How to Care for Cut Flowers
Trim the Stems
Cutting the stems is a really important step in conditioning our blooms. When first receiving our blooms from Market, they are not guaranteed to have been recently cut. So to give them maximum vase life, trimming the stems is vital – not only when you first receive them, but every 2 days after that.
While in transit, the florals will be left out of water and therefore a scab will form on the end of the stem. Trim this off so that the stem can absorb as much water to rehydrate. After trimming, immediately place back in fresh water, so a new scab doesn’t form, and so the cut stem doesn’t suck up air and dust, clogging the stems from drinking water easily. You can even hold the stem underwater as you cut, then quickly transfer it to the vase.
We recommend trimming off about 2cm from the end of the stem, this clears off any part of the bottom of the stem that has scabbed or browned. Ensure you always trim on an angle so that there is a larger surface area for water absorption. If the stems are sitting on the bottom of the vase and they have been horizontally cut and not on an angle, it’s harder for the water to be absorbed.
The Right Tools
It is really important to use the correct snips or secateurs instead of a kitchen knife or ribbon scissors that will crush the stem, damaging its water-conducting vessels, rather than getting a nice clean slice. Just like cutting your veggies! If using a blunt knife, it really stuffs up your tomatoes! Flowers are no different!
Remove Excess Leaves
Conditioning the flowers by stripping off the foliage is another really important step in guaranteeing the maximum vase life for your florals. Some flowers have a lot of foliage up the stem, some have little, Either way, you’ll generally want to remove around ¾ of the foliage so there’s only a little bit around the head. This allows all of the energy from the water to hydrate the head of the flower rather than focussing on hydrating the leaves. This also ensures that there will be no leaves below the water line.
Leaves below the water line is how bacteria will form, discolouring the water and causing the stems to rot. You’ll also notice a bad smell. So best to avoid this altogether.
Also, you’ll notice some leaves will also wilt or brown around the edges well before the flower itself has started to go bad, so best to remove them to keep the whole design from looking tired.
While growing in the ground, a plant’s roots would be used as a way to filter out bacteria and anything nasty that could harm the plant or flower.
After it has been cut however, the flower has now lost this filter, meaning it will take in anything and everything that is in the water – particularly ethylene, bacteria, fungi and air.
This is why it is so vital to have a clean vase and fresh water.
It’s very important to start with a clean vase and to clean your vase thoroughly every time you change the water. It’s best to use a sponge, with hot water and a little bleach. Consider turning it upside down and allowing it to air dry rather than using a towel, to avoid leaving fibres behind. A microfibre cloth could also do the trick.
Wondering what temperature the water should be? Room temperature water is best. Cold water moves slowly up the stem and delays hydration of the head, whereas leaving your flowers long term in hot water can cause them to sweat and lose water (the opposite of what you want!). Room temperature water is best to allow the water to travel up the stem whilst protecting the flower.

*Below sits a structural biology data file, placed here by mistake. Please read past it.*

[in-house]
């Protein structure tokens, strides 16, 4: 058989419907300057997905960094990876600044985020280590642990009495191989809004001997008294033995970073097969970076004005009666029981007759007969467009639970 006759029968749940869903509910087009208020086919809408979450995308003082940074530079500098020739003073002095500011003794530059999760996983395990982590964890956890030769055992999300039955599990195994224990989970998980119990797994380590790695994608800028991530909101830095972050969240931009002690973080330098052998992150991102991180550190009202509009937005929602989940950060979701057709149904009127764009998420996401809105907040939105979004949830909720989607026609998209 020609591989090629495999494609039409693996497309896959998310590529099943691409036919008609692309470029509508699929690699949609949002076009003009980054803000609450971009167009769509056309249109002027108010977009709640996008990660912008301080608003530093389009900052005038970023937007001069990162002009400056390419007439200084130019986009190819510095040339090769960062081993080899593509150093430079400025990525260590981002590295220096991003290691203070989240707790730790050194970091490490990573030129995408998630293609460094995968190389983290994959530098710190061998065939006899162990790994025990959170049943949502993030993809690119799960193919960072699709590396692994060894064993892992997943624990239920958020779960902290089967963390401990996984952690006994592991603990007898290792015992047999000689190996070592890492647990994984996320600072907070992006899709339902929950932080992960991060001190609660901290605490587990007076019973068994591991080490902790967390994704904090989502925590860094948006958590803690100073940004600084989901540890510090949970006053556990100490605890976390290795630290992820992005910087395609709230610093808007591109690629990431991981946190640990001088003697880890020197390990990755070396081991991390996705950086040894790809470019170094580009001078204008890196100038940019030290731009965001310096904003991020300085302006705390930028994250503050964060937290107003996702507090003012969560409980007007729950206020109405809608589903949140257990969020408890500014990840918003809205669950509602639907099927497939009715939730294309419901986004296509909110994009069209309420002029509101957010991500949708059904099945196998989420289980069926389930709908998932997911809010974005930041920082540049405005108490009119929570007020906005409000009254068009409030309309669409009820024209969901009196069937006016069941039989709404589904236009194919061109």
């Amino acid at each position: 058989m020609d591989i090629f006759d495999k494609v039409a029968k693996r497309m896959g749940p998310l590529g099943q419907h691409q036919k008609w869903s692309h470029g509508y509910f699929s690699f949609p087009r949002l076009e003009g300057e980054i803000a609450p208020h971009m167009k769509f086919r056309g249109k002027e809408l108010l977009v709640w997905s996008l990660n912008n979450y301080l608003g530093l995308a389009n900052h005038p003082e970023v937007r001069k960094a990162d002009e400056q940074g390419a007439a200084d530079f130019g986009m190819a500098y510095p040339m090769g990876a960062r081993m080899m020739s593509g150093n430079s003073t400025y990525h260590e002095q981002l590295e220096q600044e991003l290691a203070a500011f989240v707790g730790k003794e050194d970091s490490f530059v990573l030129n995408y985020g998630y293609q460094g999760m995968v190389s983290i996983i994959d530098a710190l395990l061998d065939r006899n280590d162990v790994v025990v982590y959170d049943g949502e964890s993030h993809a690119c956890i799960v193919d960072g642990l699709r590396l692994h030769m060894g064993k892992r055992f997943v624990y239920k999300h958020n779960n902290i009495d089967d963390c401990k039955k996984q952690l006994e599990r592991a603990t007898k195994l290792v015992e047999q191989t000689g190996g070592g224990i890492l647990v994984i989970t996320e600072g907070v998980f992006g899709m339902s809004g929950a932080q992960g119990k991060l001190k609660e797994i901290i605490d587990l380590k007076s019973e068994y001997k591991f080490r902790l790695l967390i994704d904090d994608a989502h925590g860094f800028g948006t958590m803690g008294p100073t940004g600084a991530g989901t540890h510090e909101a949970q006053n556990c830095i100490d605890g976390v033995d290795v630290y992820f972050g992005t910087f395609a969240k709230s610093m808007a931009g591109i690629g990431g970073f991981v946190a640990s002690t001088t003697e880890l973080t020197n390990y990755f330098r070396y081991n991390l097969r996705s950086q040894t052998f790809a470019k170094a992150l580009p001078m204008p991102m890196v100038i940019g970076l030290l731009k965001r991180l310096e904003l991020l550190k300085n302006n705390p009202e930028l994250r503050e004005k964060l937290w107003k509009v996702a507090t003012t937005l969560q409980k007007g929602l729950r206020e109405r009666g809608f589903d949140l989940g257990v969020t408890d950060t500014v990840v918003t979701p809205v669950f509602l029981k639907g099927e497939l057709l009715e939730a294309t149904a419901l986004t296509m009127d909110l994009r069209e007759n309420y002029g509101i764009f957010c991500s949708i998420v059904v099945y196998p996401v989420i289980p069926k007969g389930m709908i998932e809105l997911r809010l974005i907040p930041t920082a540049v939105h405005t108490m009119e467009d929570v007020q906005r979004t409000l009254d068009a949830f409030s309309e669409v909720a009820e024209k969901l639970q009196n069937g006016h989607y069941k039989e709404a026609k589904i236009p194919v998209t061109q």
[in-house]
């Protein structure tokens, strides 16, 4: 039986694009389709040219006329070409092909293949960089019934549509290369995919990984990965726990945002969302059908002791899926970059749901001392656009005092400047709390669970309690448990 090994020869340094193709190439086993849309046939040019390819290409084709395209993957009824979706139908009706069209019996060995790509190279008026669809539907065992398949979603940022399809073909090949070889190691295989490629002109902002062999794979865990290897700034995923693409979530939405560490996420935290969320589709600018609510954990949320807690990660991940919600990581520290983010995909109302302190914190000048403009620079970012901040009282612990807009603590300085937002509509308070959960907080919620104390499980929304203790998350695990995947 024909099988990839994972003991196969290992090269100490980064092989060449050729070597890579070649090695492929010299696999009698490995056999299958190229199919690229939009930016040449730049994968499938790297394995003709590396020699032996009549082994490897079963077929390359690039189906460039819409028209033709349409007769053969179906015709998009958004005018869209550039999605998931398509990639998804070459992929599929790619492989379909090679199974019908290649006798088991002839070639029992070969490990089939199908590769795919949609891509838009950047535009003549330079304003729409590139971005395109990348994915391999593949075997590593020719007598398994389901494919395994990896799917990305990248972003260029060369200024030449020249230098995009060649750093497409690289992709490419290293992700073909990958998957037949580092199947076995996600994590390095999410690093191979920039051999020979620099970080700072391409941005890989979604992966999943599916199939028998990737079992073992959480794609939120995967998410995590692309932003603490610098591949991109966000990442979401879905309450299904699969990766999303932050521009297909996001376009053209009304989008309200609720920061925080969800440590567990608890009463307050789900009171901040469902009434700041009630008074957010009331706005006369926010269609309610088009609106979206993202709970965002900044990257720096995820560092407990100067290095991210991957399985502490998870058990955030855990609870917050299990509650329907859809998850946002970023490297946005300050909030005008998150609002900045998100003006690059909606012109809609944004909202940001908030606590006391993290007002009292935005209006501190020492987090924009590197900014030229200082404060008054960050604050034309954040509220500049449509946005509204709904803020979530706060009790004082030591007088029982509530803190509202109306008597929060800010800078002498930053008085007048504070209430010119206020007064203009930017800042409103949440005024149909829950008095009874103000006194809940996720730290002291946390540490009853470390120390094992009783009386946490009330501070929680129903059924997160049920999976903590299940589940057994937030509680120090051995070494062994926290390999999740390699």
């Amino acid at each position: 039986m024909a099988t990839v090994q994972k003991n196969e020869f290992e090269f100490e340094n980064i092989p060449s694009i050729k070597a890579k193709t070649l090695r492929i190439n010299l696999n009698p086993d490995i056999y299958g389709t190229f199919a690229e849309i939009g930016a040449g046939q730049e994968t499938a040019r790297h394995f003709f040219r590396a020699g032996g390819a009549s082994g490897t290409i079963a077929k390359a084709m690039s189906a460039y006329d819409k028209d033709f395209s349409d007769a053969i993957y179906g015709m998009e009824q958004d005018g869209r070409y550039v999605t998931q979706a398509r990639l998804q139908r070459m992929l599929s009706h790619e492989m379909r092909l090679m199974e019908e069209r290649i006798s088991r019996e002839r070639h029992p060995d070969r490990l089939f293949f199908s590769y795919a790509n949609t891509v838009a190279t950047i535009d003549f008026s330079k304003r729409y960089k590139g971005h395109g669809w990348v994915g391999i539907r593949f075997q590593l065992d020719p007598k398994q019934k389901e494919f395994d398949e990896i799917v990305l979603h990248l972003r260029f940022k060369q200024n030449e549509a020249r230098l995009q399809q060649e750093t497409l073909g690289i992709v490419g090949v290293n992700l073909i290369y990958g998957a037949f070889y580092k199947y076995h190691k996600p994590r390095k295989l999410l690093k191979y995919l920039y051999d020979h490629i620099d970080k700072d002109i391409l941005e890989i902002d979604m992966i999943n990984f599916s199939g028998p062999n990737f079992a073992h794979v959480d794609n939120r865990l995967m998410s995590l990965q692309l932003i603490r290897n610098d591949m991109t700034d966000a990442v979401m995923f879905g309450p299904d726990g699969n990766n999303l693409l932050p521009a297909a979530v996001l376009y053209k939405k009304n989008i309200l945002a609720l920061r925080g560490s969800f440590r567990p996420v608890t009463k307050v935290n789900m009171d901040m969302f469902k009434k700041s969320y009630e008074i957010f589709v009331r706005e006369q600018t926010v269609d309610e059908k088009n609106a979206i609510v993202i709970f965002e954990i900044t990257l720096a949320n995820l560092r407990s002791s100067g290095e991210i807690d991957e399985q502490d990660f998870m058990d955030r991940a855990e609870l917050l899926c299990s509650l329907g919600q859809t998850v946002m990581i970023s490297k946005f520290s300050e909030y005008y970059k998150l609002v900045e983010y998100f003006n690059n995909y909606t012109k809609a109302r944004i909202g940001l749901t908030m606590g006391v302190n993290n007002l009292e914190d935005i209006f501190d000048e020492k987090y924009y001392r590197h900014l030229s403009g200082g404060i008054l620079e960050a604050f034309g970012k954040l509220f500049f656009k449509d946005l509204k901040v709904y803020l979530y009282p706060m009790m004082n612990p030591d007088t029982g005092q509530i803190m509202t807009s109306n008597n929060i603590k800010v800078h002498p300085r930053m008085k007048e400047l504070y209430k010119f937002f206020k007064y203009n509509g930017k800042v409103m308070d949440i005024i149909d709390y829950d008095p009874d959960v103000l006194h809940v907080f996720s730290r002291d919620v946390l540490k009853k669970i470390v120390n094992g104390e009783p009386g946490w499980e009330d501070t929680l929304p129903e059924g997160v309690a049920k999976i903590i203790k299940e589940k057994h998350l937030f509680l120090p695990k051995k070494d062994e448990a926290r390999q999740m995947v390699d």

So, when you’re filling your vase with tap water, don’t put the flowers in right away. Leave it a little while to allow the water to reach room temperature. This also gives a chance for the larger air bubbles from the tap water to escape from so they don’t clog the stem and interfere with its water uptake.
Change the water at least every 2 days or until the water becomes murky: whichever comes first. Be sure to rinse the part of the stems which were underwater also, to remove residual bacteria.
Between water changes, it’s a good idea to pay attention to any foliage that might have fallen into the vase, and fish it out with a clean spoon or fork.
It’s a good idea to cut another 2cm off the stems every 2 days. The clogging of a stem happens near the base, so by trimming the ends you’re reopening the stem so it can take up a lot more water.
Make Your Own Flower Food
Commercial Flower foods contain a specific amount of certain chemicals which are proven to prolong the life of flowers.
Remember – any good flower food provides a perfect balance of Nutrients – namely sugar, an Antibacterial – often bleach or vinegar, and an acidifier – such as from lemon or lime juice.
The antibacterial obviously kills any harmful bacteria present and slows it from forming. The sugar gives the flower an energy boost which helps it to blossom. The acidifier helps the antibacterial do its job, as well as dissolves most air bubbles and most importantly balances the PH levels of your tap water.
I like to stay as natural as possible, so using home remedies are great because it’s made from using things around your home!
It’s just important to pay attention to the balance of your ingredients.
For every 1 litre of fresh vase water:
- 1 teaspoon of household sugar (nutrients)
- 1 teaspoon of clear unscented household bleach (antibacterial)
- 2 teaspoons of lemon/lime juice (acidic PH Balancer)
- Mix this with a quarter cup of warm water and stir the mixture until fully dissolved.
- Then mix with 1L of fresh vase water
Even when using this flower food, it is still important to change the water in the vase every 2 days. No matter how hard you try, bacteria will still form in your water, discolouring it and attacking the stem.